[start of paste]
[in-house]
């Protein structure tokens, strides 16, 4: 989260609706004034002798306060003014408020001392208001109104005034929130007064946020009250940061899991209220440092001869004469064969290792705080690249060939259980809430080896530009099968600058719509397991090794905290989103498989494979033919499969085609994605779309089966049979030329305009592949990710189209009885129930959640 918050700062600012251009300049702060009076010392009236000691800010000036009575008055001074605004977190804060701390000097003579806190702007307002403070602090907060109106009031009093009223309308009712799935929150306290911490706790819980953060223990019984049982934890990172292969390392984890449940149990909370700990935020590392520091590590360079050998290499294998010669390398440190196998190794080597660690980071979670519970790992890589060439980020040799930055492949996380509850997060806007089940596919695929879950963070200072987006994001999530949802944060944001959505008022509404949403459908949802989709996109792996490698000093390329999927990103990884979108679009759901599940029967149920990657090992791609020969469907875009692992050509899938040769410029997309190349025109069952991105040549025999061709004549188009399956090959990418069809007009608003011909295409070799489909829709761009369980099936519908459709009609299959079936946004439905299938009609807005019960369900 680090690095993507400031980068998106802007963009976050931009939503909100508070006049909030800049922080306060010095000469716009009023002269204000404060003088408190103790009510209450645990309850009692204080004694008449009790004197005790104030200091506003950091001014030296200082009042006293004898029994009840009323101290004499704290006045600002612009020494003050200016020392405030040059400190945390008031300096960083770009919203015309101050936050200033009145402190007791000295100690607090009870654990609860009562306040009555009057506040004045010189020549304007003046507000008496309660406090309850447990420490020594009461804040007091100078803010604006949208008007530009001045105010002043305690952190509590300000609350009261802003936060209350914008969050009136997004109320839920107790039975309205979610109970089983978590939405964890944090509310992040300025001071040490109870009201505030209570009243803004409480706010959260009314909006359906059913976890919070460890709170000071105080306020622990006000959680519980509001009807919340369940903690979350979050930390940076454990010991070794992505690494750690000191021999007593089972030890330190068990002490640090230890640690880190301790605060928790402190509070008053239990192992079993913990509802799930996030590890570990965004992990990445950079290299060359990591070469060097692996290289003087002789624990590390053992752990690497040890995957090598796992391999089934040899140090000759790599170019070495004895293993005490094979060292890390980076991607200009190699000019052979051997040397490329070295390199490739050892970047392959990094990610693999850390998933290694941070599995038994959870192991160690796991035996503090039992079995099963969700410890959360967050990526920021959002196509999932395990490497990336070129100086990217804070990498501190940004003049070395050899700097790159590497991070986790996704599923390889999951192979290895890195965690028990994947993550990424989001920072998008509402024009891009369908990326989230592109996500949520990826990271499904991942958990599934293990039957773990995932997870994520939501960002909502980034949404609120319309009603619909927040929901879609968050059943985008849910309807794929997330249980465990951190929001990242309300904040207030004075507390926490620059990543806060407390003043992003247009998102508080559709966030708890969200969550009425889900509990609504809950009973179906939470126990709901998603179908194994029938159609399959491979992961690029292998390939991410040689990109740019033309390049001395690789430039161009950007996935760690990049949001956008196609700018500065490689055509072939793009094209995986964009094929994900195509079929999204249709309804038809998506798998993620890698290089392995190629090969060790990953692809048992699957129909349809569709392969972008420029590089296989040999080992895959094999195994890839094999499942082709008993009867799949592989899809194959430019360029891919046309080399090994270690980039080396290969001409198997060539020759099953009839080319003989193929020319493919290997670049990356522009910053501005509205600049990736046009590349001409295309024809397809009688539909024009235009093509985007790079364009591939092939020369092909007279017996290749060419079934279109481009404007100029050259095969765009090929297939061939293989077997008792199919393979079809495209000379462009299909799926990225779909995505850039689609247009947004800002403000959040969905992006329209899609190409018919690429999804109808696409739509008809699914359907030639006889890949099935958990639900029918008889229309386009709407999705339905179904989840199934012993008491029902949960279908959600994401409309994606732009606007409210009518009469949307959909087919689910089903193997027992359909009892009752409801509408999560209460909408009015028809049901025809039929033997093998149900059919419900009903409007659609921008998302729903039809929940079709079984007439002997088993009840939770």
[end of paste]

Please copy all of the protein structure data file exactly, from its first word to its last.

[in-house]
């Protein structure tokens, strides 16, 4: 989260609706004034002798306060003014408020001392208001109104005034929130007064946020009250940061899991209220440092001869004469064969290792705080690249060939259980809430080896530009099968600058719509397991090794905290989103498989494979033919499969085609994605779309089966049979030329305009592949990710189209009885129930959640 918050700062600012251009300049702060009076010392009236000691800010000036009575008055001074605004977190804060701390000097003579806190702007307002403070602090907060109106009031009093009223309308009712799935929150306290911490706790819980953060223990019984049982934890990172292969390392984890449940149990909370700990935020590392520091590590360079050998290499294998010669390398440190196998190794080597660690980071979670519970790992890589060439980020040799930055492949996380509850997060806007089940596919695929879950963070200072987006994001999530949802944060944001959505008022509404949403459908949802989709996109792996490698000093390329999927990103990884979108679009759901599940029967149920990657090992791609020969469907875009692992050509899938040769410029997309190349025109069952991105040549025999061709004549188009399956090959990418069809007009608003011909295409070799489909829709761009369980099936519908459709009609299959079936946004439905299938009609807005019960369900 680090690095993507400031980068998106802007963009976050931009939503909100508070006049909030800049922080306060010095000469716009009023002269204000404060003088408190103790009510209450645990309850009692204080004694008449009790004197005790104030200091506003950091001014030296200082009042006293004898029994009840009323101290004499704290006045600002612009020494003050200016020392405030040059400190945390008031300096960083770009919203015309101050936050200033009145402190007791000295100690607090009870654990609860009562306040009555009057506040004045010189020549304007003046507000008496309660406090309850447990420490020594009461804040007091100078803010604006949208008007530009001045105010002043305690952190509590300000609350009261802003936060209350914008969050009136997004109320839920107790039975309205979610109970089983978590939405964890944090509310992040300025001071040490109870009201505030209570009243803004409480706010959260009314909006359906059913976890919070460890709170000071105080306020622990006000959680519980509001009807919340369940903690979350979050930390940076454990010991070794992505690494750690000191021999007593089972030890330190068990002490640090230890640690880190301790605060928790402190509070008053239990192992079993913990509802799930996030590890570990965004992990990445950079290299060359990591070469060097692996290289003087002789624990590390053992752990690497040890995957090598796992391999089934040899140090000759790599170019070495004895293993005490094979060292890390980076991607200009190699000019052979051997040397490329070295390199490739050892970047392959990094990610693999850390998933290694941070599995038994959870192991160690796991035996503090039992079995099963969700410890959360967050990526920021959002196509999932395990490497990336070129100086990217804070990498501190940004003049070395050899700097790159590497991070986790996704599923390889999951192979290895890195965690028990994947993550990424989001920072998008509402024009891009369908990326989230592109996500949520990826990271499904991942958990599934293990039957773990995932997870994520939501960002909502980034949404609120319309009603619909927040929901879609968050059943985008849910309807794929997330249980465990951190929001990242309300904040207030004075507390926490620059990543806060407390003043992003247009998102508080559709966030708890969200969550009425889900509990609504809950009973179906939470126990709901998603179908194994029938159609399959491979992961690029292998390939991410040689990109740019033309390049001395690789430039161009950007996935760690990049949001956008196609700018500065490689055509072939793009094209995986964009094929994900195509079929999204249709309804038809998506798998993620890698290089392995190629090969060790990953692809048992699957129909349809569709392969972008420029590089296989040999080992895959094999195994890839094999499942082709008993009867799949592989899809194959430019360029891919046309080399090994270690980039080396290969001409198997060539020759099953009839080319003989193929020319493919290997670049990356522009910053501005509205600049990736046009590349001409295309024809397809009688539909024009235009093509985007790079364009591939092939020369092909007279017996290749060419079934279109481009404007100029050259095969765009090929297939061939293989077997008792199919393979079809495209000379462009299909799926990225779909995505850039689609247009947004800002403000959040969905992006329209899609190409018919690429999804109808696409739509008809699914359907030639006889890949099935958990639900029918008889229309386009709407999705339905179904989840199934012993008491029902949960279908959600994401409309994606732009606007409210009518009469949307959909087919689910089903193997027992359909009892009752409801509408999560209460909408009015028809049901025809039929033997093998149900059919419900009903409007659609921008998302729903039809929940079709079984007439002997088993009840939770």